6. It can be difficult to use the unconscious creative process to generate a successful career. If we have success, or get significant acclaim, with certain images along the way we’re naturally inclined to think that those “kind” of images must be repeated. This is where the right side and left side of the brain begin the struggle that can knock us right out of the air. Once fear of failure to repeat success kicks in you’d better intubate the creative body, call Dr House. Lingering on the fuzzy glow of “best images ever made” is as productive as talking out loud to a dead uncle. If you’ve made excellent images, ones that were extremely satisfying to you at that time, you’ll probably continue to create with the same satisfaction. Once the mechanics of running your business are in place, then it’s important to work independently of other’s opinion, good or bad, or as is usually the case, indifferent. Taking this risk is scary, but thrilling — that’s what we want, right? However, it’s guaranteed that if you dwell on the past, fear the future and start drinking gin at 9am, your greatest success will absolutely be behind you.

    • @Paul Mason, I don’t know why I ended here after four months but I thought I’d add that I like this comment. Good thought Paul.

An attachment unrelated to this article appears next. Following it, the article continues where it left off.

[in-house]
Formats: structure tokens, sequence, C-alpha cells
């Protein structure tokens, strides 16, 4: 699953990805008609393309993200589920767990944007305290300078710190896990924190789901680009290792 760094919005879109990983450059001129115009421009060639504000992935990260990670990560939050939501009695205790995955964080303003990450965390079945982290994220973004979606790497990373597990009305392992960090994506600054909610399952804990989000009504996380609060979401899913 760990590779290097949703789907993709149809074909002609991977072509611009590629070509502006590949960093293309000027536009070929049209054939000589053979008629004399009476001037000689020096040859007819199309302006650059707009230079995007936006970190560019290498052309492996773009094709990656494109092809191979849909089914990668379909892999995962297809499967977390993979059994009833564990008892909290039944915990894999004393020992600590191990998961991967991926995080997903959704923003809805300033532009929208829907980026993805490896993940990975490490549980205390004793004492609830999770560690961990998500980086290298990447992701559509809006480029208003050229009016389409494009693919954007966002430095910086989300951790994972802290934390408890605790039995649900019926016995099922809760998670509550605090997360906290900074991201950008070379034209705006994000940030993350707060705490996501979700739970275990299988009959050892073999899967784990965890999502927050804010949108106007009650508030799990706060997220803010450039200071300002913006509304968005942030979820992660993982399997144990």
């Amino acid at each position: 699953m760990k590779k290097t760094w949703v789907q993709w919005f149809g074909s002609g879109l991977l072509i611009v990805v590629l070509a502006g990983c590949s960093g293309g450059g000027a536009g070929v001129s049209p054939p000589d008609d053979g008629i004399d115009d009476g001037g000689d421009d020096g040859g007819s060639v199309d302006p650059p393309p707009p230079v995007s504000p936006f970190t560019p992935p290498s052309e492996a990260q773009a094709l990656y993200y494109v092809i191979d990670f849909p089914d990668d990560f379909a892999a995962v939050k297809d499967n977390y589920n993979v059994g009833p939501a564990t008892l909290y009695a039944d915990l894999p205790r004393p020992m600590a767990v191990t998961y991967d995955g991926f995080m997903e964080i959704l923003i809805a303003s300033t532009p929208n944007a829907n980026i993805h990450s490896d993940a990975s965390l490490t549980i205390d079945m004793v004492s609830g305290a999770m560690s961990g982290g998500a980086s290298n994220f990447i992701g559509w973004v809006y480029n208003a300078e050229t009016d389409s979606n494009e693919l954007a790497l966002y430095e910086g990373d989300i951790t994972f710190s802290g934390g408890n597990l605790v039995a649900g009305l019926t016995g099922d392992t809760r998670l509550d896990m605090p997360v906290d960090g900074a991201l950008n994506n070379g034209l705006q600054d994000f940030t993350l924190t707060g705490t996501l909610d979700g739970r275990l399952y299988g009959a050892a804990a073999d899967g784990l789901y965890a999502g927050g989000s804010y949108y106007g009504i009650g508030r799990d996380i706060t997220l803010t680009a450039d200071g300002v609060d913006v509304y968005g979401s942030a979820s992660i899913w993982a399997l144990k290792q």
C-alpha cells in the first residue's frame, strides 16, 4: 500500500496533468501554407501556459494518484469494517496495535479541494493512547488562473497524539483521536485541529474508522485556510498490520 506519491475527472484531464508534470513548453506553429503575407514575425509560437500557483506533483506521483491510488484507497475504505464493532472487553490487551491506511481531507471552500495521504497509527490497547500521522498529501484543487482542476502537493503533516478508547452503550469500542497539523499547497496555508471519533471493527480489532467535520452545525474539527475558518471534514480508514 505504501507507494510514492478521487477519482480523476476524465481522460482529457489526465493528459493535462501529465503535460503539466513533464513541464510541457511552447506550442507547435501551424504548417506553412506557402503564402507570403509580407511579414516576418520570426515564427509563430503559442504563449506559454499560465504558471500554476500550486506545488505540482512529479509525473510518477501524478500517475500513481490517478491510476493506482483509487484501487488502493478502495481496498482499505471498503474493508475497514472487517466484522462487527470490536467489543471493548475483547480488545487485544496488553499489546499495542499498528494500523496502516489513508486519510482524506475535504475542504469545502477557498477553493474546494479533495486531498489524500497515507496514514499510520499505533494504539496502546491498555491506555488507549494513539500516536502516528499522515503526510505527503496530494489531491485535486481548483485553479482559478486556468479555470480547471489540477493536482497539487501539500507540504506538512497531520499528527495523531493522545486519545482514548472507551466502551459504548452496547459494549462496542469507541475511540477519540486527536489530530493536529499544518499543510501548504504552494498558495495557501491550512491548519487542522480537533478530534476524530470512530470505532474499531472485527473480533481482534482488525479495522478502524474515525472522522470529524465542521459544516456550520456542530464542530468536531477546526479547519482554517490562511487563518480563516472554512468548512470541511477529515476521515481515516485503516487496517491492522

7. newmediaphotographer wrote:
    Unfortunately, I believe a couple of my very best images are the ones I missed. A moment I saw, but missed. I have two of those and they will always haunt me.
    We always miss the the images we didn’t capture.

  8. Rob,
    This post is very serendipitous for me right now. I am currently trying to find my strengths as a photographer, trying to see my identity. wading through the tons and tons of images has been a very self afacing trial.
    The hard part is the attachment that goes along with the images. I like one image for a whole separate reason than JonQPublic. Or I hold high an image that has garnered many gallery sales or positive praises, the down side is it becomes a white whale.